Music Tonight: Call it the New Wisp Jazz Club — iconic local Jazz venue the Blue Wisp reopens today at its new location at the corner of Race and Seventh streets, following its move over the past week from its old digs on Eighth Street. I’m psyched about the new location for selfish reasons — because it’s so close to CityBeat’s world headquarters (if you’re looking for a staffer after 5 p.m., check the new club’s bar area). Looking out the window by my cubicle, I can see that the hideously ugly sign from when the restaurant Bagpipes was in the space is still hanging up (for the record, purple, lime green and orange NEVER go together unless you are making pottery in a Southwestern desert). And The Blob that is Greater Cincinnati construction crews decided it was a good week to swarm Race Street … right in front of the new Wisp (leaving traffic down to just one lane). But the show must go on and the Wisp is on track to re-open today at 4:30 p.m.
The Wisp’s new location is larger and, according to a note on its website, will enable to club to "bring in more national Jazz acts to supplement our great local and regional talent.” The Wisp owners are also taking advantage of the kitchen area (Tommy Malone, who used to be at Mesh and Mt. Adams’ Fish House, is running things on the restaurant end) and one of the largest bar areas downtown. The restaurant won’t be ready for a month or two; it will also be several weeks before the larger performance area will open. (The club is offering a “VIP Membership” that includes various tiers of perks; check out the details here.)
But the bar area (and its live music bookings) is ready for business. The Ellen Rowe/Ingrid Jensen Quintet has the honor of being the first act to play the new Wisp. Showtime is 8:30 p.m. tonight ($10 cover). At 12:30 a.m., local bluesman Delbert Williams offers some late-night Blues, if you want to stop in for a nightcap and check out the new space (no cover charge).
UPDATE: The construction crew is gone! The old, ugly sign — still there.
• While we’re on the topic of new yet familiar clubs, tonight would be a good time to also check out the new venue occupying the space in Covington formerly home to popular music club The Mad Hatter. Bangarang’s of Covington took over the spot late last year and is offering regular shows in line with the bookings of the Hatter. And it’s still friendly to music lovers of all ages. Tonight, the club welcomes Scottsboro, Ala., Posi Punk crew Latin For Truth and Chicago Pop/Punk/Hardcore band So Many Ways. Doors open at 6 p.m. (The bands Overpower, The Creature and Against the Ropes also perform.) Below, check out the music video for the title track from Latin For Truth’s album Youth Crew Blues.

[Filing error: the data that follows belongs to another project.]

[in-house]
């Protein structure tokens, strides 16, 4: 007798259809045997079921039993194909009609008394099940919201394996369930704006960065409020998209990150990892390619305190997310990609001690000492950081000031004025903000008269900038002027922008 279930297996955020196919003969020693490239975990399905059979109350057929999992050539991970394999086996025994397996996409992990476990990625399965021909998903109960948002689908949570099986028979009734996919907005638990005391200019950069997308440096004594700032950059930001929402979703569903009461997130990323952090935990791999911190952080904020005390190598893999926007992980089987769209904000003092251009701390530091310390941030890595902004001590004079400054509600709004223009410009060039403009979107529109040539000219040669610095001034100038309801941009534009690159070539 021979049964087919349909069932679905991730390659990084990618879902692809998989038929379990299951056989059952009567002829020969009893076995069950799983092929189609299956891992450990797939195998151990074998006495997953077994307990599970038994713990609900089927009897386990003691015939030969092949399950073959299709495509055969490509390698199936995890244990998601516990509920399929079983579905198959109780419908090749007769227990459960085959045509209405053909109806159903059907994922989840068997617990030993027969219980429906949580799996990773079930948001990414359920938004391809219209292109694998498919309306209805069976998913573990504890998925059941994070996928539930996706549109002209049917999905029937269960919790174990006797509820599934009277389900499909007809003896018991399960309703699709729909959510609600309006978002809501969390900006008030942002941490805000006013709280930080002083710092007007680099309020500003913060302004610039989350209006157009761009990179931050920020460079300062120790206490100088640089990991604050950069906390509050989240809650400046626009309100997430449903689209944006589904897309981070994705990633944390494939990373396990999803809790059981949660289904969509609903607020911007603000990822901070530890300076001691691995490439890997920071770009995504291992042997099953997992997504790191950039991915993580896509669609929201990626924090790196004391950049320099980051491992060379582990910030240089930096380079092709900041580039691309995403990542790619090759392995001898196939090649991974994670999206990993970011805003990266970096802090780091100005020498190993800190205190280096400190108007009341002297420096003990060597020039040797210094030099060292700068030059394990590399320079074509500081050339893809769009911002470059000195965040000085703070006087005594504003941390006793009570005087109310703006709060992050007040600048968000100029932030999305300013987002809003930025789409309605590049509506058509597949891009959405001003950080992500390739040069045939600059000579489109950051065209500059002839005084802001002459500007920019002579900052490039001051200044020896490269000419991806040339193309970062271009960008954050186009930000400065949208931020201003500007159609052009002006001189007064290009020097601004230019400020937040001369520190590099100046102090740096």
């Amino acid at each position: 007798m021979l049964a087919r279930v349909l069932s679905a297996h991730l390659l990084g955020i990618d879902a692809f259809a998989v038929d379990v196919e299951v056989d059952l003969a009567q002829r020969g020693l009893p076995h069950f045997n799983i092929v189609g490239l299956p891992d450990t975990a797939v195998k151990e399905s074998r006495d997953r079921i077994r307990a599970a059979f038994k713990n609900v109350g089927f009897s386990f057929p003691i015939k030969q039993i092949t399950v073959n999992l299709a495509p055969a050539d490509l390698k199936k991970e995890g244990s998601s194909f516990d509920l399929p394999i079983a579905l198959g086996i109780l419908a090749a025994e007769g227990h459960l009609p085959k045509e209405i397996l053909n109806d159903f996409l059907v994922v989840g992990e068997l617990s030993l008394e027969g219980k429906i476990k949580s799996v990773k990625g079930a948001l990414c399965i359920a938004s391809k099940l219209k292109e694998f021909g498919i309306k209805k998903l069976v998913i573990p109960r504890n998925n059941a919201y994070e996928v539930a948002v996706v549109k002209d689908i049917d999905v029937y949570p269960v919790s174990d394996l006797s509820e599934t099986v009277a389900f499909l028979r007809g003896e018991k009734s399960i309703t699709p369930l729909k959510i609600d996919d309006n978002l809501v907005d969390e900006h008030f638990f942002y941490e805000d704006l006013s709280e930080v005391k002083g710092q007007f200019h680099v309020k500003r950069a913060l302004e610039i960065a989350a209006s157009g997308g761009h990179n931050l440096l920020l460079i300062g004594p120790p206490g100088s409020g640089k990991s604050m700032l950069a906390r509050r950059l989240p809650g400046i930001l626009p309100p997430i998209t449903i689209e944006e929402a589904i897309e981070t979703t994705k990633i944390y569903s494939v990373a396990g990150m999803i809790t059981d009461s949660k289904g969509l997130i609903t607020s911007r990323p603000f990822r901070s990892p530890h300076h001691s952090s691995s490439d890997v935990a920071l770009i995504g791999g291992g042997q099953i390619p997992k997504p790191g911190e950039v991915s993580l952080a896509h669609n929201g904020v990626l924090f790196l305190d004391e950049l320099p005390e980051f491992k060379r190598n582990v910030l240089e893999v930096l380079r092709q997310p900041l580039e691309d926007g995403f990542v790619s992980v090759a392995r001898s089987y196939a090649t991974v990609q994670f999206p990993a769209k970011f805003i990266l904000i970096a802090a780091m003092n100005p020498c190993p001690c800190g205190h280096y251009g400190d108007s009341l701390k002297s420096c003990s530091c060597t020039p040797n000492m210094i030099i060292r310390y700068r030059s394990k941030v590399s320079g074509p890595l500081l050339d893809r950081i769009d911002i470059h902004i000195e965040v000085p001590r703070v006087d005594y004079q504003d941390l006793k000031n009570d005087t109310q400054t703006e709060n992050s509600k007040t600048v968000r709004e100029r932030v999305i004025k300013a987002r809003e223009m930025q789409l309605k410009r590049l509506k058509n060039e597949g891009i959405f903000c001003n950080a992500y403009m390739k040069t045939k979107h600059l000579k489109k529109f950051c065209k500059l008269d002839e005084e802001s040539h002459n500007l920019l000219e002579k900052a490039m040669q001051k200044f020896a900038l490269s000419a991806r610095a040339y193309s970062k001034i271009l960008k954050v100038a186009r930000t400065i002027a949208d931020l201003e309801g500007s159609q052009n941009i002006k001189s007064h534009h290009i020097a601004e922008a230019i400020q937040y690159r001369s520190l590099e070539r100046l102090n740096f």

• Rohs Street Café in Clifton Heights is hosting a showcase for local artist-friendly, non-profit record label Best Friends Records. The show kicks off at 7 p.m. and is open to all ages. The $5 cover charge goes to help label operations. The lineup features Alex Evans and Vulgar Pigeons, Flowers For Judith, Luke Glaser and The White Bear Principle, Hot Monarchy, Vivid Youth, The Yugos, Come Here Watson, Plastic Inevitables and a reunion appearance by the band Starfox. Click here for more on the label. Below, check out Come Here Watson’s tune “Cute Little Mess” (you can download this and several CHW songs here).
• Win, Place or Show in Fairfield is giving local original music a chance tonight, welcoming Second Chance at Eden, Atlantis Becoming, Livid and Killer Star Effect to the venue at 9:30 p.m. Maybe you should take a chance on Win, Place or Show in return? Cover charge is just $5. Here’s a clip of Second Chance at Eden performing their song “The End” live.
Momentous Happenings in Music History for January 6
On this day in 1976, Peter Frampton’s life changed forever as his double live album, Frampton Comes Alive!, was first available in record shops (to our young readers, those are like the iTunes store only in real buildings). The album topped the charts for 10 weeks and remained on the album charts for a stunning 97 weeks, turning Frampton into a bonafide superstar.
Frampton (who lives in the Cincinnati area still, even after his recent divorce from his Cincinnatian wife) was just in the headlines after he became one of the highest profile music stars to file a lawsuit against his record label over unpaid digital royalties, a problem that is annoying a lot of musicians and will likely come to a boil in 2012.
But, on a more upbeat note, Frampton also recently made the news when he was “reunited” with his favorite guitar, a custom Gibson Les Paul that he thought was lost forever when the cargo plane carrying it crashed in 1980. According to The New York Times, the guitar was “saved” from the plane as it burned and sold on the Caribbean island of Curacao. He finally got his axe back after a two-year “negotiation” with its previous “owner.”
Born This Day: Musical movers and shakers born Jan. 6 include: Bluegrass legend (and Cincinnati regular, back in the day) Earl Scruggs (1924); Fabulous Thunderbirds vocalist Kim Wilson (1951); lesser-known Hank Williams offspring, Jett Williams (1953); lesser-known Young brother from AC/DC, rhythm guitarist Malcolm Young (1953); and Pink Floyd’s original driving creative force Syd Barrett (1946).
Barrett famously “disappeared” after leaving Floyd and releasing minimal solo work, hermitting away due to alleged substance abuse damage and other mental health issues. But he left behind some amazing Psychedelic Pop music that, while perhaps not as influential as what Pink Floyd became, is still inspiring young musicians to this day. In honor of what would have been Syd’s 66th birthday (he died in 2006 from cancer), enjoy one of my faves, “Late Night.”